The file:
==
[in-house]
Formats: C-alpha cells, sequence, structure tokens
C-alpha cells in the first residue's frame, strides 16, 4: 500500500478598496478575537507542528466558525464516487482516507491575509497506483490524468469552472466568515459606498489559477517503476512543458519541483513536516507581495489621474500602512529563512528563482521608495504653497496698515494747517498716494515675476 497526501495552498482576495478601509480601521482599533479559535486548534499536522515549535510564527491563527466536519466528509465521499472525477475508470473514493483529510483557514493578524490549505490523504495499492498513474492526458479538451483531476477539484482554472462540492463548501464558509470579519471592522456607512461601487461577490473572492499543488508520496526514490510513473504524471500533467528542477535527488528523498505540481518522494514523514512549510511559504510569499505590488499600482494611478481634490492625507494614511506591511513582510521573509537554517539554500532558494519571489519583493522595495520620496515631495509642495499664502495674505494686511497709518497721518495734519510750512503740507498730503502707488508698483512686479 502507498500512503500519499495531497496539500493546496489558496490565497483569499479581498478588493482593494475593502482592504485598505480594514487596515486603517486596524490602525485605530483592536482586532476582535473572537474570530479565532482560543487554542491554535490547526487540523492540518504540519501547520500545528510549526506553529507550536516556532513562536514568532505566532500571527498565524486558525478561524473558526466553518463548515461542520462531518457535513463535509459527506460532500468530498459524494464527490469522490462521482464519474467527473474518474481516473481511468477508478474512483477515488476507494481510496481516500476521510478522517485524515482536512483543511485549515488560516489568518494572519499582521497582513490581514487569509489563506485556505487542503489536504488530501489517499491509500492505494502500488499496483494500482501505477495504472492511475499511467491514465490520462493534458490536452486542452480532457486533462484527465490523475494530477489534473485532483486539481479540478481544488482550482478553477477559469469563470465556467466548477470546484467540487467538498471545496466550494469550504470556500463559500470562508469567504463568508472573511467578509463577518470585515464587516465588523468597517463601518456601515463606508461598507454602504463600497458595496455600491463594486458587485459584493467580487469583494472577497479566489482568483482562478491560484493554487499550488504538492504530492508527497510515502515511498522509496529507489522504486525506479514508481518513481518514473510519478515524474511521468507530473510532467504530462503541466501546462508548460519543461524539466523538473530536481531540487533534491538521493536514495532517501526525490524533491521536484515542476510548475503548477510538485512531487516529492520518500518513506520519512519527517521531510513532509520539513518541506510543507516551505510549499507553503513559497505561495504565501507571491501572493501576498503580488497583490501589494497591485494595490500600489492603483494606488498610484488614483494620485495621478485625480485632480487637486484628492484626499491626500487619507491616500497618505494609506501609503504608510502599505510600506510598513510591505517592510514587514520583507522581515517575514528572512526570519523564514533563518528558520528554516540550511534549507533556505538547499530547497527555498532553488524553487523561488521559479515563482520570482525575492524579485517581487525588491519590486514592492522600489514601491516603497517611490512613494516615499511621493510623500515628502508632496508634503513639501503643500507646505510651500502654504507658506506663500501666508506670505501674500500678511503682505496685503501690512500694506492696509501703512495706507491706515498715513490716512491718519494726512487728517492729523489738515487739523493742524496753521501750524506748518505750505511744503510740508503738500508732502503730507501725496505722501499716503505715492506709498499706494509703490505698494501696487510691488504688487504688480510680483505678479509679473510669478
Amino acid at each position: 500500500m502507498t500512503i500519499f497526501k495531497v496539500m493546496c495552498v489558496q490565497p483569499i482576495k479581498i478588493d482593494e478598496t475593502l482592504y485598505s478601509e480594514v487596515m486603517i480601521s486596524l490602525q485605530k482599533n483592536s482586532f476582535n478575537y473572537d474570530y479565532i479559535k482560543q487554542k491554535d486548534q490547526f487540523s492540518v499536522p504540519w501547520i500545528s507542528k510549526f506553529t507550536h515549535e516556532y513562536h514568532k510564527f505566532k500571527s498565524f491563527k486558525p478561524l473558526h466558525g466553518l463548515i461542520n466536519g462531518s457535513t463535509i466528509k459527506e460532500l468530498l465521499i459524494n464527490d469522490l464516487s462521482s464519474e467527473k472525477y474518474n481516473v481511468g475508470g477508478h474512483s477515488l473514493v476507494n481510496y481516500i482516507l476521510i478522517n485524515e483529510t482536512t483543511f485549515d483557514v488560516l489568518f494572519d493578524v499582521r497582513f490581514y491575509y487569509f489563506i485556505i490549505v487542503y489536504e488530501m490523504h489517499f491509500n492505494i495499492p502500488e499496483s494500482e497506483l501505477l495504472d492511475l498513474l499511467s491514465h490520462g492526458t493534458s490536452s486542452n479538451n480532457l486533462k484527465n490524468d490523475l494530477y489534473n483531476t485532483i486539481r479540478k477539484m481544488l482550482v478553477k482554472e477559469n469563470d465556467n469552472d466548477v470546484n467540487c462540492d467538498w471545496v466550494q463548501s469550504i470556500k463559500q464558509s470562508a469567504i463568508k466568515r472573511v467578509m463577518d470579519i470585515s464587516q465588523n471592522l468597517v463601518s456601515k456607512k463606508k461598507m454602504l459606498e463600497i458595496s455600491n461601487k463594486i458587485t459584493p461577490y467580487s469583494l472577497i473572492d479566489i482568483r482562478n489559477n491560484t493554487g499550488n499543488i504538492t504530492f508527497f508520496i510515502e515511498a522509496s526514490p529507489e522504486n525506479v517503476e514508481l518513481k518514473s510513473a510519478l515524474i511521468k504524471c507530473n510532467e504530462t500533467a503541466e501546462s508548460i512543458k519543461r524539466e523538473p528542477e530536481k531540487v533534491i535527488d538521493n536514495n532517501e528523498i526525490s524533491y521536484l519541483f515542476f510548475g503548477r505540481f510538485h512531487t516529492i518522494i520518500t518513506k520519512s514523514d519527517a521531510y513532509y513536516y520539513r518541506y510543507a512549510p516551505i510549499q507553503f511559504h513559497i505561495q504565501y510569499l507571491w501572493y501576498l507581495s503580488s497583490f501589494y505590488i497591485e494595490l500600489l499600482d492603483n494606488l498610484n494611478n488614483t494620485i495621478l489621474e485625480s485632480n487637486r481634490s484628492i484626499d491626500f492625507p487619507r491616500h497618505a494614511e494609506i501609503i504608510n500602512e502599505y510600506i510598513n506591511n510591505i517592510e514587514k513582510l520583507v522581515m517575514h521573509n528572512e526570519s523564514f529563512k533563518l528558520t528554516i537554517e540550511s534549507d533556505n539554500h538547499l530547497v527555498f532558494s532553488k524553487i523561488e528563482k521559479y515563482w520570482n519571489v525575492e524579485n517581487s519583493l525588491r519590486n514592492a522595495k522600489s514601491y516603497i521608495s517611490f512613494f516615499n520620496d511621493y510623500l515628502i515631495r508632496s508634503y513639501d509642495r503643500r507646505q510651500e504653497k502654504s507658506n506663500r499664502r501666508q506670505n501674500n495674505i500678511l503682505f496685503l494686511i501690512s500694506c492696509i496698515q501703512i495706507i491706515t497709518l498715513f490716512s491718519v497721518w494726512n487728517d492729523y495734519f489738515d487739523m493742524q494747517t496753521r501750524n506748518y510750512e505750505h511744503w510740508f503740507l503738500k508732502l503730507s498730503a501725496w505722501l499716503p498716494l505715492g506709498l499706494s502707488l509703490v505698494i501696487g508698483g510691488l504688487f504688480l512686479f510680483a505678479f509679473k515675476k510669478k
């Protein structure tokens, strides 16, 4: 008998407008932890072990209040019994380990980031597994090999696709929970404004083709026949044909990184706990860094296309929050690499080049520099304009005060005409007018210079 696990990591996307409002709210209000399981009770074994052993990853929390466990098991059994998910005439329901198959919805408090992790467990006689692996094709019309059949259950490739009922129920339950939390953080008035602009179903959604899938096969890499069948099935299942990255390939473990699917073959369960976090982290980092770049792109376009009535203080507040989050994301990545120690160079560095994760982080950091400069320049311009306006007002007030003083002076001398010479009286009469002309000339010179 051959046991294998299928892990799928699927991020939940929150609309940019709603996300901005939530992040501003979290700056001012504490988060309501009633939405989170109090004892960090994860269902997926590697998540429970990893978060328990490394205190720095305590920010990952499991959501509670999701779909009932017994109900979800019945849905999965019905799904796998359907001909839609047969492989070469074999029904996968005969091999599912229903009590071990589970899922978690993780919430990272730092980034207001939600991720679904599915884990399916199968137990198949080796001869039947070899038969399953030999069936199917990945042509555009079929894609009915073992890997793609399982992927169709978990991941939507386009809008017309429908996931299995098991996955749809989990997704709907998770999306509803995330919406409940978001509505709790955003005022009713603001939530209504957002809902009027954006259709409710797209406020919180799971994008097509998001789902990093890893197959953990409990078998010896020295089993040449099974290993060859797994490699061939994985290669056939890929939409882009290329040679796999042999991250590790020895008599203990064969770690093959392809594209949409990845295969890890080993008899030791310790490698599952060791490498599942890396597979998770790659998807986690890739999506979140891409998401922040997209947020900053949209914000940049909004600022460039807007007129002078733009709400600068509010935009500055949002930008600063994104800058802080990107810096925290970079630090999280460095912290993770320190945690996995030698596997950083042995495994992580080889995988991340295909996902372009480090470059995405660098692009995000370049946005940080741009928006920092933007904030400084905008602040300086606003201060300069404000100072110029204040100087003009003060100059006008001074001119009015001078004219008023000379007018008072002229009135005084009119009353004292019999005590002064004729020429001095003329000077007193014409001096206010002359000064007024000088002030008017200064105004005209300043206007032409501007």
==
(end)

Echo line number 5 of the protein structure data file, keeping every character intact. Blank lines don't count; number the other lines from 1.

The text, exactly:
């Protein structure tokens, strides 16, 4: 008998407008932890072990209040019994380990980031597994090999696709929970404004083709026949044909990184706990860094296309929050690499080049520099304009005060005409007018210079 696990990591996307409002709210209000399981009770074994052993990853929390466990098991059994998910005439329901198959919805408090992790467990006689692996094709019309059949259950490739009922129920339950939390953080008035602009179903959604899938096969890499069948099935299942990255390939473990699917073959369960976090982290980092770049792109376009009535203080507040989050994301990545120690160079560095994760982080950091400069320049311009306006007002007030003083002076001398010479009286009469002309000339010179 051959046991294998299928892990799928699927991020939940929150609309940019709603996300901005939530992040501003979290700056001012504490988060309501009633939405989170109090004892960090994860269902997926590697998540429970990893978060328990490394205190720095305590920010990952499991959501509670999701779909009932017994109900979800019945849905999965019905799904796998359907001909839609047969492989070469074999029904996968005969091999599912229903009590071990589970899922978690993780919430990272730092980034207001939600991720679904599915884990399916199968137990198949080796001869039947070899038969399953030999069936199917990945042509555009079929894609009915073992890997793609399982992927169709978990991941939507386009809008017309429908996931299995098991996955749809989990997704709907998770999306509803995330919406409940978001509505709790955003005022009713603001939530209504957002809902009027954006259709409710797209406020919180799971994008097509998001789902990093890893197959953990409990078998010896020295089993040449099974290993060859797994490699061939994985290669056939890929939409882009290329040679796999042999991250590790020895008599203990064969770690093959392809594209949409990845295969890890080993008899030791310790490698599952060791490498599942890396597979998770790659998807986690890739999506979140891409998401922040997209947020900053949209914000940049909004600022460039807007007129002078733009709400600068509010935009500055949002930008600063994104800058802080990107810096925290970079630090999280460095912290993770320190945690996995030698596997950083042995495994992580080889995988991340295909996902372009480090470059995405660098692009995000370049946005940080741009928006920092933007904030400084905008602040300086606003201060300069404000100072110029204040100087003009003060100059006008001074001119009015001078004219008023000379007018008072002229009135005084009119009353004292019999005590002064004729020429001095003329000077007193014409001096206010002359000064007024000088002030008017200064105004005209300043206007032409501007």